A fight between an apple and a potato. A lesson for teaching reading scales, mean average, range and bar charts.

Having just started my first full time teaching post I was lucky enough to spend last week observing my new colleagues teach. During this time I met a really inspirational maths teacher who was using the guise of a fight between an apple and a potato as a way of teaching reading scales, interpreting information from diagrams, calculating mean and range and producing bar charts. As I’m going to be teaching Functional Skills to disaffected 16-18 year olds I predicted that this lesson will go down a storm with my own learners so I decided to ‘steal’ this lesson idea and share with my readers.

  • The lesson starts off by showing the students an apple and a potato. Ask the students who they think would win in a fight and get them to brainstorm their ideas then discuss their answers.
  • Introduce today’s lesson objectives.
  • Draw various scale faces on the board with arrows to different weights. Ellicit answers from the students in order to check their knowledge.
  • Students then complete scales worksheet 
  • Tell the students that they are going to calculate who would win the fight between the apple and potato by weighing them. Whichever is the heaviest wins the fight. Discuss results.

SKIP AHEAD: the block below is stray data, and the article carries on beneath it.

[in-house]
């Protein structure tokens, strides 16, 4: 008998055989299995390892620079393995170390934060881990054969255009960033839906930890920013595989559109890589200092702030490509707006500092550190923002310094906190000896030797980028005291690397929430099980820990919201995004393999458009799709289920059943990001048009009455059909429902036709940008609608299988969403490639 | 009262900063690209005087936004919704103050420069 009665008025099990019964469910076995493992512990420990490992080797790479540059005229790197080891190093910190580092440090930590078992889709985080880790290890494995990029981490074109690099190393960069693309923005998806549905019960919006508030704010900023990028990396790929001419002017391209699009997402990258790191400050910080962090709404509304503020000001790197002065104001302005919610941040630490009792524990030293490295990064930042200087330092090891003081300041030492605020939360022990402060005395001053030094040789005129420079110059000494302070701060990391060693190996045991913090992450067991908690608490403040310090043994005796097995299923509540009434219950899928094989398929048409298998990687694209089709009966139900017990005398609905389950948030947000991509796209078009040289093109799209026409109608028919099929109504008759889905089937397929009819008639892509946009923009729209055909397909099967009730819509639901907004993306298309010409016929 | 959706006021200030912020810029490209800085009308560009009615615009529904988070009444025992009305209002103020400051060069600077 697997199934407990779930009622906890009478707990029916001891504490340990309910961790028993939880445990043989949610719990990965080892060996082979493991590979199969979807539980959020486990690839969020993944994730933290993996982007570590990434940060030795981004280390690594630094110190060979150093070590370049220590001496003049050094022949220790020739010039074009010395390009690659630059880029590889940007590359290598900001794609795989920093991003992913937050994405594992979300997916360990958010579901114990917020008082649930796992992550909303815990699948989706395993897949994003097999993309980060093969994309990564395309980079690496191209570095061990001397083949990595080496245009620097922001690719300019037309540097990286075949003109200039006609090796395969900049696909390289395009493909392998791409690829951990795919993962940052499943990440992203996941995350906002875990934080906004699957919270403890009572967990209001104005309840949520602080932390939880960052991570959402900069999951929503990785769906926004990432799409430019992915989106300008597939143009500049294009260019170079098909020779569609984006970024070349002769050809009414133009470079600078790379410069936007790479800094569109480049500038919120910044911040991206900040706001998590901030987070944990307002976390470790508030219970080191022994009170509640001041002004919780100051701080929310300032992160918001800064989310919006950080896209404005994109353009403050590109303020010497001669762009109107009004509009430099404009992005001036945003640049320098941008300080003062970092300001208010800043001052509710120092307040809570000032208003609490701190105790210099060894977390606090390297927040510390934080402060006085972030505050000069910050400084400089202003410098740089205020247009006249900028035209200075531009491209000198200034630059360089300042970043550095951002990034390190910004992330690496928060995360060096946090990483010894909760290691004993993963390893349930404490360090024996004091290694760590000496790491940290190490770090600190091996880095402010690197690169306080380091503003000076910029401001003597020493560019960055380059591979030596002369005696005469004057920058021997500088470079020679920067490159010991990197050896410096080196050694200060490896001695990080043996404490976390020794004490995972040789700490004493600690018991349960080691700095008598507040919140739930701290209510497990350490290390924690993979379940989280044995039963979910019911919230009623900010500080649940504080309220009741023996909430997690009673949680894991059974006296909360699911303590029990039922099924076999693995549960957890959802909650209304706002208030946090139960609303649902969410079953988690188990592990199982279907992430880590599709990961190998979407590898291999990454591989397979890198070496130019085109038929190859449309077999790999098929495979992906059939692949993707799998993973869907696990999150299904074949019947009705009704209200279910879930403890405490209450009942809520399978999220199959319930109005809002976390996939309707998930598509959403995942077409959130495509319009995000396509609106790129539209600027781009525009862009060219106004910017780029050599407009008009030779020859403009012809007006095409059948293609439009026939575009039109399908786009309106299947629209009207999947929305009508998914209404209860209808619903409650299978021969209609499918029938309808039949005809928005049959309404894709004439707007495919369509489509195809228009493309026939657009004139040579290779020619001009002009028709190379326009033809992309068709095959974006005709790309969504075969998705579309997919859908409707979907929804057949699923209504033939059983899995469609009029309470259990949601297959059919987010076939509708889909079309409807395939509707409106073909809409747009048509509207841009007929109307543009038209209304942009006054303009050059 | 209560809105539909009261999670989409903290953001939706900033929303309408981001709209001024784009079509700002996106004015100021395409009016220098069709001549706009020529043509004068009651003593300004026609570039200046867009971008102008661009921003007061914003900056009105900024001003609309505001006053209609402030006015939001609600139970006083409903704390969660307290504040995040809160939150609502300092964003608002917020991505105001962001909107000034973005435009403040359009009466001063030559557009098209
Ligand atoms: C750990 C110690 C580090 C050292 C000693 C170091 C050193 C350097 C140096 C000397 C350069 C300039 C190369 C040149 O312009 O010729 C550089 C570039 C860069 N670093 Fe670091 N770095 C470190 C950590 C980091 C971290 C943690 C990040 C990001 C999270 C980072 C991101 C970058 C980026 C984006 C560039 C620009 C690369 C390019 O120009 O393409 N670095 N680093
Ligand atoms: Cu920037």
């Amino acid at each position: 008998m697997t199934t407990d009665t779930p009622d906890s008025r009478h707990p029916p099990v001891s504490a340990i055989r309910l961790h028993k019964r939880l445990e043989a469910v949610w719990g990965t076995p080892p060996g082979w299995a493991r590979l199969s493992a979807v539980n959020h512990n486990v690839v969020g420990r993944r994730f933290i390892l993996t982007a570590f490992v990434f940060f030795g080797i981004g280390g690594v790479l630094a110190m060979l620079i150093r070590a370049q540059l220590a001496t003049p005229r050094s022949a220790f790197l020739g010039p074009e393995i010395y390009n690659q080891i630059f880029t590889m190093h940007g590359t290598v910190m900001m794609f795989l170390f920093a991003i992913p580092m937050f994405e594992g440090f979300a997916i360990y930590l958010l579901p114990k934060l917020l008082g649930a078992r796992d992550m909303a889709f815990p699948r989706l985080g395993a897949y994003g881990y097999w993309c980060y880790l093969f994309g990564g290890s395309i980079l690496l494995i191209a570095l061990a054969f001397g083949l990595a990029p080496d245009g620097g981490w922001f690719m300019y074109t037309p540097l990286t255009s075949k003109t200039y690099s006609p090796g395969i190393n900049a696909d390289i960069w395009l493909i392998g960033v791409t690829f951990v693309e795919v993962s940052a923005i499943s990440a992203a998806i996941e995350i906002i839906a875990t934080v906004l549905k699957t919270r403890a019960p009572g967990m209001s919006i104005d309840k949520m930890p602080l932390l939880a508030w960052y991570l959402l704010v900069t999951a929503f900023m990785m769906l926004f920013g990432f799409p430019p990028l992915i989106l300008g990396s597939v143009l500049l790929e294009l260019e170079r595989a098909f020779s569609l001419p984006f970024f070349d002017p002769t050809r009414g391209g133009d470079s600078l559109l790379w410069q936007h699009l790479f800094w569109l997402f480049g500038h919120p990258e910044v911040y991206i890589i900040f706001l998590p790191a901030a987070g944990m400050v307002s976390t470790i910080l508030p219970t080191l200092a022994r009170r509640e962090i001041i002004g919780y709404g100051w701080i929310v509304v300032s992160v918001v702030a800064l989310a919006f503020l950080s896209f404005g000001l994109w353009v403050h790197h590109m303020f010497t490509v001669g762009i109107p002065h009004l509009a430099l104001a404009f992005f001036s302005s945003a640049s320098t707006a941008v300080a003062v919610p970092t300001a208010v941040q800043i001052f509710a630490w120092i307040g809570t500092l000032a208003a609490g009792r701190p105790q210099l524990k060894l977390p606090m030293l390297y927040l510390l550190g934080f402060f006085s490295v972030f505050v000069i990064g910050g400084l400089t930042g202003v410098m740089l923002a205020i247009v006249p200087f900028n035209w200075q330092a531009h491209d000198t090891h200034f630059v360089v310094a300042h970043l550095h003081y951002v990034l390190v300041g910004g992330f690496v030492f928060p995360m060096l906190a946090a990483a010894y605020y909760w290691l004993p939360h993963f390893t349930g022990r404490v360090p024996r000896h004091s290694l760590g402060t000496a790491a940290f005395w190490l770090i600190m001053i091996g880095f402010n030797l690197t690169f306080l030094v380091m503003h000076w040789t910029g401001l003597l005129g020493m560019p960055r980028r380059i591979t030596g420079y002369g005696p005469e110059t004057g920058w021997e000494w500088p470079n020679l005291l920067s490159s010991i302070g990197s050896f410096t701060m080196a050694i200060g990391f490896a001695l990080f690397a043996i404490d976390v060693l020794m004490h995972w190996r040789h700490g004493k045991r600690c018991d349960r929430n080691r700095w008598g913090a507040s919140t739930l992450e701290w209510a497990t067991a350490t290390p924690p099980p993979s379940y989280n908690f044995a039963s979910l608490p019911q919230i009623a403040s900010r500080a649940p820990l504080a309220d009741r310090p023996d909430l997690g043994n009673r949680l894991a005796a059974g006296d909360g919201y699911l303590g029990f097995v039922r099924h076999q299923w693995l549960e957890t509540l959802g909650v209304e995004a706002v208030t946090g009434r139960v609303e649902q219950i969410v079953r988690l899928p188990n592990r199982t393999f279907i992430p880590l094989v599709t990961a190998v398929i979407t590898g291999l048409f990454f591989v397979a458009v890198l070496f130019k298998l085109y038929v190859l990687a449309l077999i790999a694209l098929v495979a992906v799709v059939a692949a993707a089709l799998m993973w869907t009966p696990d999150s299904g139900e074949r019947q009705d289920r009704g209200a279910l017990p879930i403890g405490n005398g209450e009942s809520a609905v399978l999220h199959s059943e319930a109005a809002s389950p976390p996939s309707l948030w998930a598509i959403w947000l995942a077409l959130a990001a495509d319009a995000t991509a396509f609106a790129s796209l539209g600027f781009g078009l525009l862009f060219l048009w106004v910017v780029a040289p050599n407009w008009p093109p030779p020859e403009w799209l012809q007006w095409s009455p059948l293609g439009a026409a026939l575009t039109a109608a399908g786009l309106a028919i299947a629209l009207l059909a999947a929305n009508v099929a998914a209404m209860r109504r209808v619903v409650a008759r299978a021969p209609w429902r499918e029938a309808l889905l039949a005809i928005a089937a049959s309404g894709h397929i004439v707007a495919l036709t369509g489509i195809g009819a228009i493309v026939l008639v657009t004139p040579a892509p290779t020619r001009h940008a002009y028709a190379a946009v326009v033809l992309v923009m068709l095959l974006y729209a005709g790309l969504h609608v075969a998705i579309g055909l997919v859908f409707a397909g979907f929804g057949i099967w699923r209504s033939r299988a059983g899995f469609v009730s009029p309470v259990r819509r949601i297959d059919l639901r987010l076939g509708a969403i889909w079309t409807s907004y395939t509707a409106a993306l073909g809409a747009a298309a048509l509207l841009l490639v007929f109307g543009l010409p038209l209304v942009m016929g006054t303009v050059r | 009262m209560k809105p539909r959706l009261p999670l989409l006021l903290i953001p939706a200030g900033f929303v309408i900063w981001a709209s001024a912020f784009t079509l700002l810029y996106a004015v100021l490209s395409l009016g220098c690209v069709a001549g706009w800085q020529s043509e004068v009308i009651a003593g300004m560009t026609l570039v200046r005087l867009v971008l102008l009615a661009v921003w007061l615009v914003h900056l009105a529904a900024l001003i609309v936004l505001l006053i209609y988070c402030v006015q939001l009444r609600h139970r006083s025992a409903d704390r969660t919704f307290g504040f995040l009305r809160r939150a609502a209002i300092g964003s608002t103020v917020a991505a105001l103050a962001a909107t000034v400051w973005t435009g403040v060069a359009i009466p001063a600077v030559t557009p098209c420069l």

• In pairs give the students a selection of apples and potatoes to weigh. The weights should be recorded to use later.
  • Ask the students to look at their data and decide who they think would have won the war.
  • Introduce and explain mean average. Then ask the students to work out the mean weight of the apples and then the potatoes. Which group was heaviest? Which group would have won?
  • Introduce range. Students work out the range of their results.
  • Then the students complete Skillswise worksheet on mean averages.
  • Imtroduce bar charts.
  • Show the students a large bar chart about activities that a group of people are doing on a bus. Ellicit infomaton from the students to check their knowledge e.g where is the y axis, what should all bar charts have so we can identify what they’re about, what is missing from the bar chart. Graph – activities that people are doing on the bus
  • Ask questions that require them to interpret and compare infomation e.g how many more passengers are staring into space compared to picking their nose
  • Give each student a copy of the zombie attack worksheet. Zombie attack bar chart worksheet
  • Students then create their own questionnaire to ask their classmates.
  • Students question their class mates and make a bar chart from the results. They then create a series of questions regarding their bar charts and swap these with their neighbour. They then swap the sheets back inorder to mark the answers.

Extension and fillers

As a group – most scales use markers of 25 – throw a ball around randomly, whoever the ball lands on shouts the number out.  Use this as a way of getting the students to count up and down to 300 using multiples of 25.

Individual or small groups – show the students five objects and 5 pre-marked scale faces. The students match the objects to the corresponding weight.

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